An Albuquerque distiller has shaved years off the aging process of whiskey without sacrificing the quality.
Now whiskey consumers no longer have to wait up to 10 years for a great aged whiskey. Distiller Scott Feuille found a way to accelerate the process to produce his Taylor Garrett Whiskey in six days that is comparable to whiskeys aged for a decade.
“What I figured out is a way to take that process and get a subjective eight- to 10-year equivalent product,” Feuille said. “And, again, I say ‘subjective,’ because there’s no way to really do it other than taste it against other whiskeys and say that tastes kind of the same, a lot of the same characteristics, the same nose, the same flavors, the same smoothness, the mouth feel and all the things you’re looking for in all spirits, and it tastes very close to equivalent of an eight- to 10-year whiskey, a bourbon whiskey, a U.S. whiskey, and all that happens in six days. It’s a game changer.”
Feuille, who is also a pilot, has an engineering background, which helped him understand the science of aging and chemistry and what happens to the characteristics of a raw spirit when you have it sit in a wood barrel.
“I just happened to be reading an article about a completely unrelated field, dermatology, and there was a treatment that they used and the chemical reaction in that treatment was very similar to what’s going on in one very important aspect in the aging process,” Feuille said. “I thought, ‘Hmm, I wonder if that would work with whiskey?’ So I built the prototype, and sure enough, it worked.”
Taylor Garrett Whiskey is created with New Mexico grains as well as locally produced and roasted non-GMO corn. It also includes barley and rye from Monte Vista, Colorado. White oak is toasted to a particular profile and charred. It is then placed in the Taylor Garrett ager to add to the flavor profile of the whiskey.
“Our flagship Taylor Garrett Whiskey is a bourbon-style mash, so it’s mostly corn, 65% corn,” Feuille said. “We do 25% rye and 10% barley, so it’s got a little bit of sweetness upfront and some spiciness on the back of your palate. That’s the rye.”
Feuille is considering making a rye whiskey as the next product in the Taylor Garrett Spirits product line.
“It’s a spicier, more bold, in-your-face whiskey,” he said. “So we’ll do a rye, and then we’re looking at different wood combinations, maybe using New Mexico pecan, and see what that does for aging, not commonly used in barrels, not used in barrels at all, so what does that impart to the whiskey that oak does not? So we’ll be looking at different grains, maybe smoked corn.”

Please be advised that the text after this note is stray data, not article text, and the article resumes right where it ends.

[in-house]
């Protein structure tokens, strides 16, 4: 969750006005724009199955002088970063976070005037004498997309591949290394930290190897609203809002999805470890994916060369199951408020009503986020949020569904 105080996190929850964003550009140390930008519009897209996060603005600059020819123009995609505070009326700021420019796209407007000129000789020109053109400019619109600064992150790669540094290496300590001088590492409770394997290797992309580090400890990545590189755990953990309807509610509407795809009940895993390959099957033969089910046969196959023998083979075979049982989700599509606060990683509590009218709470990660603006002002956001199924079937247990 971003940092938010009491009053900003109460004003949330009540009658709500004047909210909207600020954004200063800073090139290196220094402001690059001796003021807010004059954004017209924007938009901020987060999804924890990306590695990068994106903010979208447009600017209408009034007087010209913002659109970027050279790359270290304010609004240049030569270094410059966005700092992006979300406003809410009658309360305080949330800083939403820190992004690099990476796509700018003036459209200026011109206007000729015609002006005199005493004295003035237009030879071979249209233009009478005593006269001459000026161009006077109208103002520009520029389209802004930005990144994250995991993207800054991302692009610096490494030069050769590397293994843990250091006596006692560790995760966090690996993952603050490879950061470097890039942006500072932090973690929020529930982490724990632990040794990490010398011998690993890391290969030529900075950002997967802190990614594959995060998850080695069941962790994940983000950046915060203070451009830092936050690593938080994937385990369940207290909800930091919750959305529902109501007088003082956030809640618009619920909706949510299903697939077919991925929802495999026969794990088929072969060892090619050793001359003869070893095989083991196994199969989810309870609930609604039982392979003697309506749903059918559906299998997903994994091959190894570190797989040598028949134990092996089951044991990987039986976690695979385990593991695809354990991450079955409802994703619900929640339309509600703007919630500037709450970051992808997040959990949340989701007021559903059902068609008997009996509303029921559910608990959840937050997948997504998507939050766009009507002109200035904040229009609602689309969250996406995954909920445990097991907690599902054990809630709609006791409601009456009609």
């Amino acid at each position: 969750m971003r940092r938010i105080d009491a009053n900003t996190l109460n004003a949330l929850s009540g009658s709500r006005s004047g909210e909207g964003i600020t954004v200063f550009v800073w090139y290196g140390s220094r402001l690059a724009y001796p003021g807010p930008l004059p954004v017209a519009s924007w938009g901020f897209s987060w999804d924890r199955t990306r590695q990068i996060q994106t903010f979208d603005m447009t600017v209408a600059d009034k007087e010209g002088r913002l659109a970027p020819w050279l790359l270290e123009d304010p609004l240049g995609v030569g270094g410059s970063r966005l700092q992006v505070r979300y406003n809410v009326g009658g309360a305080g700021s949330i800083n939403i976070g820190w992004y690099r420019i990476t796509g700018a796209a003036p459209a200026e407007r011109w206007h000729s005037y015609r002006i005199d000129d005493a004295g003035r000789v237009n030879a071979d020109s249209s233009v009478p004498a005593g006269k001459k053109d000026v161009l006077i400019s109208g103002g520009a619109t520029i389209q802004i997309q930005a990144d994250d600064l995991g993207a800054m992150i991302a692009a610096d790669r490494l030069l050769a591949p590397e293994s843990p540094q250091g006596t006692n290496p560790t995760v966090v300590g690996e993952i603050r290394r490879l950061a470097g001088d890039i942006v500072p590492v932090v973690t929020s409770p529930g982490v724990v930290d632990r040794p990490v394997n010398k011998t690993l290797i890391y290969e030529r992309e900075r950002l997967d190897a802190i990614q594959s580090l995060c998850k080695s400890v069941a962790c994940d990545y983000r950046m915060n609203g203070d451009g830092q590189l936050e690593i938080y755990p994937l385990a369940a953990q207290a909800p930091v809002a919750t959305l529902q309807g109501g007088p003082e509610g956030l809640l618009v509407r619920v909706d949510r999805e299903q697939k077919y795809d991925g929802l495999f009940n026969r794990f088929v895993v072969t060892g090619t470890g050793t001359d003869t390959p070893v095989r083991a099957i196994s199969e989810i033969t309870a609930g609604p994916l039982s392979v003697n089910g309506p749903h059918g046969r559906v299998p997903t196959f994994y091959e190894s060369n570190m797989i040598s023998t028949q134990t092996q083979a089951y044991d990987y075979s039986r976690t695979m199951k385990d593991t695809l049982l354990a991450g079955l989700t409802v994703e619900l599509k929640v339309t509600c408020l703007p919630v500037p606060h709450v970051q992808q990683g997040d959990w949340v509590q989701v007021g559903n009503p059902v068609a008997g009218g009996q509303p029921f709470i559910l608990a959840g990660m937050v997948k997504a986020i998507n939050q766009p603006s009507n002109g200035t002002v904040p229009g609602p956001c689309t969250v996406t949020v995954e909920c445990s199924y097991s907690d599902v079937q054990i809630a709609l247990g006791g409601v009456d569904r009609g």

Taylor Garrett Whiskey will be available to the public beginning on Sunday, Feb. 9. It will be available at Vara Wine and possibly expand to area restaurants and retailers in the future.
“Vara it’s all about the quality,” Feuille said. “It’s all about the presentation. It’s all about the experience that revolves around the fine wine. … With the level of quality that we’re going through with Taylor Garrett and the level of quality Vara puts into their products, I was fortunate that they thought I was a good fit and gave me the opportunity to get my product out there in this great environment.
Vara will offer the whiskey on the rocks, clean and in cocktails such as the First Class Old Fashioned. The Final Approach, a take on a whiskey sour, contains lemon and lime juice, bitters and a rosemary infusion and is dressed with a rosemary sprig. The Emergency Landing is a twist on the Final Approach and includes a spicy bitter or spicy shrub that gives the flavor a little kick. The Mile High Molly is a Moscow mule-inspired cocktail made with lemon, different bitters and apple cider and garnished with a dried apple slice. Ginger beer is added to the Mile High Molly to create another concoction, named the Mile High Red Head. The cocktail names and Taylor Garrett’s logo are inspired by Feuille’s aviation background and 10 years of active duty in the Navy. The name of the spirit company, Taylor Garrett, was inspired by the middle names of Feuille’s children.
“Our logo is meant to represent aviation with a formation, not necessarily airplanes, but a formation,” Feuille said. “The formation is moving upwards and speeding into the sky, so that’s our accelerating tradition. We’re not trying to get rid of tradition. Everything we do is very artisanal. We are very meticulous about everything we do in the distilling process.”